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    What’s all the craze about demodex?

    Alleviate confusion on prevalence, morbidity, and treatment

    While many eyecare practitioners (ECPs) are just now learning about demodex infestation of the eyelids and adnexa, the fact is that this condition has been around for as long as mankind. The entomologists Johannsen and Riley from Cornell University first described the species in detail anatomically as early as 1915,1 but it wasn’t until the 1960s that clinical reports of demodex-related blepharitis began to emerge in the literature.2

    Yet this common condition largely flew under the radar in terms of clinical recognition despite its ubiquitous nature and nebulous but certain contributor to ocular surface inflammation and disease. The craze of ECPs diagnosing and treating demodex-related blepharitis has a lot of “craze” to it—there are many misperceptions out there from prevalence to morbidity, treatment, and beyond. Here, we will review the current thinking around this hysterical phenomenon.

    Related: A different approach to treating demodex blepharitis 

    Two types of Demodex

    Demodex mites are microscopic ectoparasites found in human skin. They are extremely common, and their rate of infestation increases with age. The life span of demodex outside the living body is very limited. Direct contact is thought to be required for transmission of the mites. The lifecycle of demodex from egg/molt to an adult is quite short and no longer than two to three weeks. The adult stage is less than a week, and this is when mating occurs.

    There has been much discussion about the means of mating for demodex, from mass reproduction on the host eyelid during sleep to microscopic size differences in genitalia.3 The fact is, demodex are proficient and efficient at reproducing. What it isn’t well understood is why so many people don’t have symptoms of obvious clinical demodex.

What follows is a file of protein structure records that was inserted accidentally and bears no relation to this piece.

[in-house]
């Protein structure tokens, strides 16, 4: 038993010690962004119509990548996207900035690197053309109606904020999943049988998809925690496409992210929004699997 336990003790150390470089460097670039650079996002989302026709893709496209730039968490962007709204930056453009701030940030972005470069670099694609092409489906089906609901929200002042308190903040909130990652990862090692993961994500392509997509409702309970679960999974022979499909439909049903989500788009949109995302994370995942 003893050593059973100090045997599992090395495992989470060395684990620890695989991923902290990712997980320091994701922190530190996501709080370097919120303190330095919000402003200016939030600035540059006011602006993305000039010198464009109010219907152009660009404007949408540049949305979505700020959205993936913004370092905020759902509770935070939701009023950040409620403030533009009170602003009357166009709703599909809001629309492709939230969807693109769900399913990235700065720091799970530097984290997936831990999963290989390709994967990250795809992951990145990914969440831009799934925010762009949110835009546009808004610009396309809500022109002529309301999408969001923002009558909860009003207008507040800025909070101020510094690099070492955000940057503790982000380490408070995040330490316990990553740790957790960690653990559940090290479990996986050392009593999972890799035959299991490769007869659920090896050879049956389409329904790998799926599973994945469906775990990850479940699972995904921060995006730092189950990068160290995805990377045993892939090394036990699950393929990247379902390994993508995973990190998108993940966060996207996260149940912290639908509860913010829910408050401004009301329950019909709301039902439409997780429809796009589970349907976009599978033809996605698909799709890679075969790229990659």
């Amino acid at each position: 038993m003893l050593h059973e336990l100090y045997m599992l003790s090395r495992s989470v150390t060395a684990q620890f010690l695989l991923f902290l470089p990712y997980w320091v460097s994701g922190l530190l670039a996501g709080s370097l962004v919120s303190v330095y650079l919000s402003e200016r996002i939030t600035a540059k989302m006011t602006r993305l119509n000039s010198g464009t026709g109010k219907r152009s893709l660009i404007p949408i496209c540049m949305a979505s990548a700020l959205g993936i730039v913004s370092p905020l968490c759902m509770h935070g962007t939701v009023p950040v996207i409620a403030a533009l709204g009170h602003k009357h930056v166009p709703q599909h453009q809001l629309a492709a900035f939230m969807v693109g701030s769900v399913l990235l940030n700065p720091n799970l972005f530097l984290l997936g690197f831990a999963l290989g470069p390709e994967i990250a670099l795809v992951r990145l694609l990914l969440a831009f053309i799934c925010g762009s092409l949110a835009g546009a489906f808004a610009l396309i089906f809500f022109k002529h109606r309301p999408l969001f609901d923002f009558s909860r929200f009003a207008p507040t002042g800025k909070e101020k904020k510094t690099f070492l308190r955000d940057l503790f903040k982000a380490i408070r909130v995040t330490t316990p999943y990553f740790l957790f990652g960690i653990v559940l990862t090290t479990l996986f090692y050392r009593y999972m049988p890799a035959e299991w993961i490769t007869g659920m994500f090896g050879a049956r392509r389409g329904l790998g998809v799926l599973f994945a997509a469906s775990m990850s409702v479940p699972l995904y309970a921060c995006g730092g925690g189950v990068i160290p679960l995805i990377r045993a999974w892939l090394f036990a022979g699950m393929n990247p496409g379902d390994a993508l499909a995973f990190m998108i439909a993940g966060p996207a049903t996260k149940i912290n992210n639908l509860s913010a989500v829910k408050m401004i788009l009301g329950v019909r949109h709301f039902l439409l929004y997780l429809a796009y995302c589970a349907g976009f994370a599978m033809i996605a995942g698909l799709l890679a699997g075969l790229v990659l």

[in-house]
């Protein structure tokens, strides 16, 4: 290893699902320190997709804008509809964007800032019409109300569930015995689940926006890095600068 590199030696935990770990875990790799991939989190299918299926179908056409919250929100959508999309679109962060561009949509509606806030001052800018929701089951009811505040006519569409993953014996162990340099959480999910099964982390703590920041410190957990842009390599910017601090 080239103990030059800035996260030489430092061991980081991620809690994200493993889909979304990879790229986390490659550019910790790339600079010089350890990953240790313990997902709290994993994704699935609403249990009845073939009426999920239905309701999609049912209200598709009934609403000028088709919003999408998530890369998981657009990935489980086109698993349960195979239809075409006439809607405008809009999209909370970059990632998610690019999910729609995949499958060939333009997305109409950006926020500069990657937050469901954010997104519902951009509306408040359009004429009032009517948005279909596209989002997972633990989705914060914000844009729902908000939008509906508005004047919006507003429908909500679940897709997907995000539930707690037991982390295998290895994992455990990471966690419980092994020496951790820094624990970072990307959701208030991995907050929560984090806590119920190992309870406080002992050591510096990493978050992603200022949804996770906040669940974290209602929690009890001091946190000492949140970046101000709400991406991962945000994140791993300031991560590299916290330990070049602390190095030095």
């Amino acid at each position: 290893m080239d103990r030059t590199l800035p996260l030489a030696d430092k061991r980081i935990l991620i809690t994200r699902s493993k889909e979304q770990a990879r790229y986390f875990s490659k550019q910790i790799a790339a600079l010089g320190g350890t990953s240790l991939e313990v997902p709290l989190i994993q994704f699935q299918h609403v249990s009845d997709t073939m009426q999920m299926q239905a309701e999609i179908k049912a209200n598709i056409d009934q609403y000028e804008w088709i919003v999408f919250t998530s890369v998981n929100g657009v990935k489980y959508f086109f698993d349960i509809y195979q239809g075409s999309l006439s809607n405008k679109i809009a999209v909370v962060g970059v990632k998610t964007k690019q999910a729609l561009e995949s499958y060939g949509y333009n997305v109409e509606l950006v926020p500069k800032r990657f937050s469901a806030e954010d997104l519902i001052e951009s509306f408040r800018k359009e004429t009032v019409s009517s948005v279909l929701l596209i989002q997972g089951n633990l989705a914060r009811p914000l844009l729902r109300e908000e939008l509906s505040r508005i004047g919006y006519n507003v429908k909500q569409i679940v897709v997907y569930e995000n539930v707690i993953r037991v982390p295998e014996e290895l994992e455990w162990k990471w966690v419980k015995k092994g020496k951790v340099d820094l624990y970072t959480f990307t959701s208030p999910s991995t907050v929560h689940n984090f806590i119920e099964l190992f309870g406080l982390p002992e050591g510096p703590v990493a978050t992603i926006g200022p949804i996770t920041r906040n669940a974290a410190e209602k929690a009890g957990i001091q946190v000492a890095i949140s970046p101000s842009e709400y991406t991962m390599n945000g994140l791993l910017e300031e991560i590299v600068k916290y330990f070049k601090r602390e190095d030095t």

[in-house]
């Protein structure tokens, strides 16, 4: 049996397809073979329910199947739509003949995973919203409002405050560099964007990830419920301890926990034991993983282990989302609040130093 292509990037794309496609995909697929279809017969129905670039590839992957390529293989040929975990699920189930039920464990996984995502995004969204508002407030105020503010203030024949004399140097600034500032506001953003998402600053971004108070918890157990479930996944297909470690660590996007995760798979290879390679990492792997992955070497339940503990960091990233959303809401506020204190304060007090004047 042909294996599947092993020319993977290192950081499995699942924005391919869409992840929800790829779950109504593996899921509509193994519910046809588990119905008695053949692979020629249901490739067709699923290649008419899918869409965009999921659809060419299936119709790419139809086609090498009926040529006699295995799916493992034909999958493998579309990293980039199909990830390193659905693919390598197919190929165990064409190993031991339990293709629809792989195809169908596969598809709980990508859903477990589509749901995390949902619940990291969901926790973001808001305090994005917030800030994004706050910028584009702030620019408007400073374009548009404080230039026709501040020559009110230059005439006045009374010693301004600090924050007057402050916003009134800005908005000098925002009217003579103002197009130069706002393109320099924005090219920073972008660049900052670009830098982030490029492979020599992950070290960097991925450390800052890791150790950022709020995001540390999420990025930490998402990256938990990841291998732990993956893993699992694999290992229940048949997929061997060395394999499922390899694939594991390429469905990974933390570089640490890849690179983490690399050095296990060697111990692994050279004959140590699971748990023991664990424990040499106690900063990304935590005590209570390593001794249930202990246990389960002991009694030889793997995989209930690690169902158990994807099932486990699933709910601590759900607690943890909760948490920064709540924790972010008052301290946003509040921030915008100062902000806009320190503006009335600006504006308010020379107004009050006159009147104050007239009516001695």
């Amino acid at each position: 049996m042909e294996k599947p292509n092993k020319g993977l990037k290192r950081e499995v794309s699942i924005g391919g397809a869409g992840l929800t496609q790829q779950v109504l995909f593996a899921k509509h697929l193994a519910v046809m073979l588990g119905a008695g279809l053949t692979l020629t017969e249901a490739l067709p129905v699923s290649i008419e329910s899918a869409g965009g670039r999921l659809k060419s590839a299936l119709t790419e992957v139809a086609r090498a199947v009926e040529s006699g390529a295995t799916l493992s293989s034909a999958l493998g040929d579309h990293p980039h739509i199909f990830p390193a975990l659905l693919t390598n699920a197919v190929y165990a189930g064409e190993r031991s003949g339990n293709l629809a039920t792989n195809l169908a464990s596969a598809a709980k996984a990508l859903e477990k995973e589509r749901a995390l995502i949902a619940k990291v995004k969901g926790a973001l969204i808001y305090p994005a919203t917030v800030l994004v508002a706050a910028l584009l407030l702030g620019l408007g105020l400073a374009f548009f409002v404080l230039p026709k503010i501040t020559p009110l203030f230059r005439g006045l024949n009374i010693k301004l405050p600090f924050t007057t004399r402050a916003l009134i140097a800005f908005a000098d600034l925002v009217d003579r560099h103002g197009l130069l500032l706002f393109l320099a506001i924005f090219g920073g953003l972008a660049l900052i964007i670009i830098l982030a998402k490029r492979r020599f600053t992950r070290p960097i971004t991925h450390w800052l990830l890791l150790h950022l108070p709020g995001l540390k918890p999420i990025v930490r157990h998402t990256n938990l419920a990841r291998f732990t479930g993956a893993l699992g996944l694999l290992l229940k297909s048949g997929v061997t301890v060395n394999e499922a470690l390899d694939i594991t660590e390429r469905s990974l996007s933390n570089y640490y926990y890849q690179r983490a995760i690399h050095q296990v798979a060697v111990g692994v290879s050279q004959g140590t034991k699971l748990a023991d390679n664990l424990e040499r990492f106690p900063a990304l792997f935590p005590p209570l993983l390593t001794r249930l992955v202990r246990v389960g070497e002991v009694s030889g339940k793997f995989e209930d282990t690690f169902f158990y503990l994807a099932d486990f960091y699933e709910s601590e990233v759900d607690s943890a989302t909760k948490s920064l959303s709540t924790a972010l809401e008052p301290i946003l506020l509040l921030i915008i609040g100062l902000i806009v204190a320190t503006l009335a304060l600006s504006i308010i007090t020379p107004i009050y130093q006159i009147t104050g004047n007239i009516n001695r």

There are two species: Demodex folliculorum and Demodex brevis. D. folliculorum involves infestation of the hair follicles, most commonly the eyelash follicle. This type can also be found in adnexal infestations involving the small hair follicles around the eye and face. Anatomically, D. folliculorum is longer and thinner than its brother D. brevis.

    D. brevis prefers sebaceous glands of the face as well as the meibomian glands. Sebum (and presumably meibum) is the main food source for the brevis variety. D. brevis has been implicated as a causative factor in several subtypes of rosacea.4 Indeed, rosacea affects the same sebaceous glands that brevis like so well. Demodex have been implicated as the cause of many other dermatological conditions including perioral dermatitis.5

    Next: Demodex and ocular involvement

    Ben Gaddie, OD, FAAO
    Dr. Gaddie is the owner and director of Gaddie Eye Centers, a multi-location, full-service practice in Louisville, KY. He is a Fellow of ...


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